Encyclopedia of Clinical Neuropsychology

2018 Edition
| Editors: Jeffrey S. Kreutzer, John DeLuca, Bruce Caplan

Telegraphic Speech

  • Lisa EdmondsEmail author
Reference work entry
DOI: https://doi.org/10.1007/978-3-319-57111-9_930


Telegraphic speech is a component of agrammatism in which grammatical structure is reduced or absent (Marshall 2017). Telegraphic speech typically contains short, simplified phrases that primarily contain content words (e.g., nouns, verbs, adjectives, adverbs) of an intended message with a reduction or omission of free-standing (e.g., prepositions, articles, and conjunctions) and bound (e.g., verb inflections, derivational morphemes) grammatical morphology. An example of a telegraphic sentence would be “Man buy book” instead of “The man is buying the book.” (e.g., Chatterjee and Maher 2000).

Current Knowledge

Associated Disorders and Neurology

Telegraphic speech is a component of the symptom complex known as agrammatism, in which grammatical structure is reduced or absent (Marshall 2017). Agrammatism is most often associated with Broca’s aphasia, with damage to the superior division of the left middle cerebral artery, which includes and extends beyond the posterior,...

This is a preview of subscription content, log in to check access.

References and Readings

  1. Cappa, S. F. (2012). Neurological accounts of agrammatism. In R. Bastiaanse & C. K. Thompson (Eds.), Perspectives on agrammatism. London: Psychology Press.Google Scholar
  2. Chatterjee, A., & Maher, L. (2000). Grammar and agrammatism. In S. E. Nadeau, L. J. G. Rothi, & B. Crosson (Eds.), Aphasia and language: Theory to practice (pp. 133–156). New York/London: The Guildford Press.Google Scholar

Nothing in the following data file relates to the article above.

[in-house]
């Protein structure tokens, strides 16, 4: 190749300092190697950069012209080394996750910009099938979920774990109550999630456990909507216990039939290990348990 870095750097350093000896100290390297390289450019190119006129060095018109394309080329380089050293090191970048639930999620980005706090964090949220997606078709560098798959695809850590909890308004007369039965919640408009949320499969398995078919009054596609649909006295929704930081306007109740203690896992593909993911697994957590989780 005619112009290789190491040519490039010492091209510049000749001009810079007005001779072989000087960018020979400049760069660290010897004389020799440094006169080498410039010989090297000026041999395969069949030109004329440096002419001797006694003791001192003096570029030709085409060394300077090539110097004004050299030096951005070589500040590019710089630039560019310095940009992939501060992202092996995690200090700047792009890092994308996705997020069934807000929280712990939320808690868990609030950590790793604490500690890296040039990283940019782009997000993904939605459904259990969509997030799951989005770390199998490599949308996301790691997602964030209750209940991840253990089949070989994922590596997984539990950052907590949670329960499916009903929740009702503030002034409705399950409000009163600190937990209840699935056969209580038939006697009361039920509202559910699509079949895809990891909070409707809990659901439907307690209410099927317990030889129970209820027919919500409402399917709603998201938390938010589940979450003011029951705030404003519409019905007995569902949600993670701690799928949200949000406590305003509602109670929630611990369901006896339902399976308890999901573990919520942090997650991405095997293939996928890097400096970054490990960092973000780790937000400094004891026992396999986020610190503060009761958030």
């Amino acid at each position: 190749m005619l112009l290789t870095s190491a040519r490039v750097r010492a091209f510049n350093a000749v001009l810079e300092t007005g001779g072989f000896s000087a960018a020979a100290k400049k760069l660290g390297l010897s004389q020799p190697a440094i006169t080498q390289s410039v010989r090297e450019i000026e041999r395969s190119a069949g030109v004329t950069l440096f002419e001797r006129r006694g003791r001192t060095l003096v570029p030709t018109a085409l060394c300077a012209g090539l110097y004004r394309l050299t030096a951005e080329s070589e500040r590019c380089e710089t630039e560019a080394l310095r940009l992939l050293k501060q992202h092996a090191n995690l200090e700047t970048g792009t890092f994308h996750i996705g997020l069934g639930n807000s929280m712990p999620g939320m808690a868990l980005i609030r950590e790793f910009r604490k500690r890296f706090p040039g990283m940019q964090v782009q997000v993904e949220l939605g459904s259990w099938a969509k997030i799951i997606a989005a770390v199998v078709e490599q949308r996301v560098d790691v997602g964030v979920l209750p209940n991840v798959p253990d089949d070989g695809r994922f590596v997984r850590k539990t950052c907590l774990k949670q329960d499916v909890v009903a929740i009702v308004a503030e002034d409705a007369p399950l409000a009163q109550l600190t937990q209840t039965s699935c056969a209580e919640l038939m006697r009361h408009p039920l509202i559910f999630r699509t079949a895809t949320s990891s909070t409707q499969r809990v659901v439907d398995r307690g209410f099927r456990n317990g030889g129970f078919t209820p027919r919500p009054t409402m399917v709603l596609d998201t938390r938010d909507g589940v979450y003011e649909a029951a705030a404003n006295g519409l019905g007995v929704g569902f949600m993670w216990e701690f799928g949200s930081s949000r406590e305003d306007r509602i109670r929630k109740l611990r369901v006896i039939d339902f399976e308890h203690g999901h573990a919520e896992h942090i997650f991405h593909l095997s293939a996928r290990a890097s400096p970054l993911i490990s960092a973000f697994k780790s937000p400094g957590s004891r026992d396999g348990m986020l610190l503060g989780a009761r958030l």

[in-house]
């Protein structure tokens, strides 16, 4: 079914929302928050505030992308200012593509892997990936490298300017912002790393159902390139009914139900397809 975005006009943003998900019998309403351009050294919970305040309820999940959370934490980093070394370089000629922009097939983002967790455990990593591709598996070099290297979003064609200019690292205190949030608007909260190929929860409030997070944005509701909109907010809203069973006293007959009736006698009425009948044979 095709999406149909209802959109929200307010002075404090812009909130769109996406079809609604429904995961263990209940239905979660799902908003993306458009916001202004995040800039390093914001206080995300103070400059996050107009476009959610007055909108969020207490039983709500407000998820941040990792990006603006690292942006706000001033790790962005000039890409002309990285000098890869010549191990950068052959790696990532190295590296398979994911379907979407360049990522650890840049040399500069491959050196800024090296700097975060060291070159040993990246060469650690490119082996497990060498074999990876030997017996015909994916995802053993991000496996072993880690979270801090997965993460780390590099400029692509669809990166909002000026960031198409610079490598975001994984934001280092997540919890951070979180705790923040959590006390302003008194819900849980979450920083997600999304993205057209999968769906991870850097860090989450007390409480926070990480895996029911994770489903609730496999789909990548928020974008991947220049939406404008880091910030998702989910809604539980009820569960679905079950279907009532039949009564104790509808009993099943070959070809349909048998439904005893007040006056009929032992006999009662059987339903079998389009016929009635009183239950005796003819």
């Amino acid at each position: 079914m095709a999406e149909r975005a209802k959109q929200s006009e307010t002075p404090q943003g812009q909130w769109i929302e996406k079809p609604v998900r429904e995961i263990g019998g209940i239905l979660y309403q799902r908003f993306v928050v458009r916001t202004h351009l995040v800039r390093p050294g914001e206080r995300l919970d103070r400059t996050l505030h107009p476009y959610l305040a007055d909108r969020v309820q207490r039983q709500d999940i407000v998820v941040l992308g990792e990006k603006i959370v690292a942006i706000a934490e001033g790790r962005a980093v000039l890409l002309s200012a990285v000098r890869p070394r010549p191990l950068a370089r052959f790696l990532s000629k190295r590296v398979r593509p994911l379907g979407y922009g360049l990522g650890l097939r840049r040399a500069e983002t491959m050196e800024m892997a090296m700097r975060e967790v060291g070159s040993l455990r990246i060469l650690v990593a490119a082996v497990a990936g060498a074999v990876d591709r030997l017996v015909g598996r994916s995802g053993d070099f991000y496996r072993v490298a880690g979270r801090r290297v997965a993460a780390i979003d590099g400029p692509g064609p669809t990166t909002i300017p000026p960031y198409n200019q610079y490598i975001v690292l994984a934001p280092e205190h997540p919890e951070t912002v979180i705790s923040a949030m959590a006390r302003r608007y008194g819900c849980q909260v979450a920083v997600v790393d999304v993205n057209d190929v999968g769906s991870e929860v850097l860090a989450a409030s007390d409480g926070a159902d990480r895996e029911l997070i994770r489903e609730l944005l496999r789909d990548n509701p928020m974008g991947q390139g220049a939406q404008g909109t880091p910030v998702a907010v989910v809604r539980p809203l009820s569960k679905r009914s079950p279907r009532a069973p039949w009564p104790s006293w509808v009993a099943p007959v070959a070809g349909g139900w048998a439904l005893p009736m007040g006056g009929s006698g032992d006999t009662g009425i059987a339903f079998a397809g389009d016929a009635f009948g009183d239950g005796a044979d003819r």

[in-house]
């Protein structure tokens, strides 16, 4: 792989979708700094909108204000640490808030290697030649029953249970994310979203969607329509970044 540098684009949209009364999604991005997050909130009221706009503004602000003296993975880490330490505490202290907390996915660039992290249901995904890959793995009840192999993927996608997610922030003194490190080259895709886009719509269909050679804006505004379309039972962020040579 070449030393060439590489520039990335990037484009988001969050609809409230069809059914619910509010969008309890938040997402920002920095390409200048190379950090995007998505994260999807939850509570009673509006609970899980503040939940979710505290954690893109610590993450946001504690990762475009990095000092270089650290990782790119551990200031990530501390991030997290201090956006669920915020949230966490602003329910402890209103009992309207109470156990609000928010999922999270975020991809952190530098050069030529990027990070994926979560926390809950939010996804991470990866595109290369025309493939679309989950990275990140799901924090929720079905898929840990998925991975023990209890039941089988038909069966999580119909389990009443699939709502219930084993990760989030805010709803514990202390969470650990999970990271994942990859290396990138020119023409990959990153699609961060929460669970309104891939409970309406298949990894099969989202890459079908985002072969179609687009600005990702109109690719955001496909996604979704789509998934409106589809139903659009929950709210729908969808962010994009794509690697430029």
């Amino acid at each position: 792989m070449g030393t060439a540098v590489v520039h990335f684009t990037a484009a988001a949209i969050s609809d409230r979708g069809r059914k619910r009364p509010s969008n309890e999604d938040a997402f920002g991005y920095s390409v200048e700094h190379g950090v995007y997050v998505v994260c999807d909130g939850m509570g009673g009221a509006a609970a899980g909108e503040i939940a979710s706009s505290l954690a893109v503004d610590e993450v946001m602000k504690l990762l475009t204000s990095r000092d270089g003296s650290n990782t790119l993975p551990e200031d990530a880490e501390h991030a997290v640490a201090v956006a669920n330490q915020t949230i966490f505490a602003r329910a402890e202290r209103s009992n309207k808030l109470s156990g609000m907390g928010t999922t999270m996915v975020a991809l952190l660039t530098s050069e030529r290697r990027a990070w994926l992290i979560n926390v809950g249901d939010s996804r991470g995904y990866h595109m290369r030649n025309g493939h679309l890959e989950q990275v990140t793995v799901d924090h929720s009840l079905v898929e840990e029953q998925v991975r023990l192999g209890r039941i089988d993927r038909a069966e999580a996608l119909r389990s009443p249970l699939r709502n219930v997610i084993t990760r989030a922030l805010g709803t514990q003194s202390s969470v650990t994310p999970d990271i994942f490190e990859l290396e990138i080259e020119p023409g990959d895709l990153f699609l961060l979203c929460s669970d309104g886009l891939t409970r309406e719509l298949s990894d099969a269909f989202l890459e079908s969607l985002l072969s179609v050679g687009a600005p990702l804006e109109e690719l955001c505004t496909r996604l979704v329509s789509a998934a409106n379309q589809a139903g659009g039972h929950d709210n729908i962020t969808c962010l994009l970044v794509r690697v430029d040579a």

3. Duffy, J. R., & McNeil, M. R. (2008). In R. Chapey (Ed.), Language intervention strategies in aphasia and related neurogenic communication disorders (pp. 543–564). Philadelphia: Wolters Kluwer/Lippincott Williams & Wilkins.Google Scholar
  4. Heilman, K. M. (2017). Aphasia syndromes and information processing models: A historical perspective. In A. M. Raymer & L. J. Gonzalez Rothi (Eds.), The Oxford handbook of aphasias and language disorders. New York: Oxford University Press.Google Scholar
  5. Hillis, A. E. (2007). Aphasia: Progress in the last quarter of a century. Neurology, 69, 200–213.CrossRefGoogle Scholar
  6. Holland, A. L., Fromm, D. S., DeRuyter, F., & Stein, M. (1996). Treatment efficacy: Aphasia. Journal of Speech and Hearing Research, 38, S27–S36.CrossRefGoogle Scholar
  7. Marshall, J. (2017). Disorders of sentence processing in aphasia. In I. Papathanasiou & P. Coppens (Eds.), Aphasia and related neurogenic communication disorders (2nd ed., pp. 197–216). Burlington: Jones & Bartlett Learning.Google Scholar
  8. Watila, M. M., & Balarabe, S. A. (2015). Factors predicting post-stroke aphasia recovery. Journal of the Neurological Sciences, 352(1–2), 12–18.PubMedGoogle Scholar

Copyright information

© Springer International Publishing AG, part of Springer Nature 2018

Authors and Affiliations

  1. 1.Communication Sciences and DisordersTeachers College Columbia UniversityNew YorkUSA